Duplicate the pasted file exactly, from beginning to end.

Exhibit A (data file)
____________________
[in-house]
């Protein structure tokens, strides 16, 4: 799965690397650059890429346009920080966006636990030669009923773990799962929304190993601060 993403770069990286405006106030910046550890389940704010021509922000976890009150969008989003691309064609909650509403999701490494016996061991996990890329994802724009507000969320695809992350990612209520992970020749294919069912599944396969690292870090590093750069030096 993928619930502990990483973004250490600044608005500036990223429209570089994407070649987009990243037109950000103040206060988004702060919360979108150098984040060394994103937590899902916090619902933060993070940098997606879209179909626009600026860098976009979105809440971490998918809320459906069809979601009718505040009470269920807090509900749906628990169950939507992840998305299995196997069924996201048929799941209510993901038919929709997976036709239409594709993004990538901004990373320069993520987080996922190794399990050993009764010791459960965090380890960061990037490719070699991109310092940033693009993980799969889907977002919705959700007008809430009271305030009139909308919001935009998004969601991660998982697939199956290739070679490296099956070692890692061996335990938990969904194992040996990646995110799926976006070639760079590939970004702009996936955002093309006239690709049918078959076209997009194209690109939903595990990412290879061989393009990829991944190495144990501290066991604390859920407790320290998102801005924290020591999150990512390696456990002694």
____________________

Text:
[in-house]
């Protein structure tokens, strides 16, 4: 799965690397650059890429346009920080966006636990030669009923773990799962929304190993601060 993403770069990286405006106030910046550890389940704010021509922000976890009150969008989003691309064609909650509403999701490494016996061991996990890329994802724009507000969320695809992350990612209520992970020749294919069912599944396969690292870090590093750069030096 993928619930502990990483973004250490600044608005500036990223429209570089994407070649987009990243037109950000103040206060988004702060919360979108150098984040060394994103937590899902916090619902933060993070940098997606879209179909626009600026860098976009979105809440971490998918809320459906069809979601009718505040009470269920807090509900749906628990169950939507992840998305299995196997069924996201048929799941209510993901038919929709997976036709239409594709993004990538901004990373320069993520987080996922190794399990050993009764010791459960965090380890960061990037490719070699991109310092940033693009993980799969889907977002919705959700007008809430009271305030009139909308919001935009998004969601991660998982697939199956290739070679490296099956070692890692061996335990938990969904194992040996990646995110799926976006070639760079590939970004702009996936955002093309006239690709049918078959076209997009194209690109939903595990990412290879061989393009990829991944190495144990501290066991604390859920407790320290998102801005924290020591999150990512390696456990002694």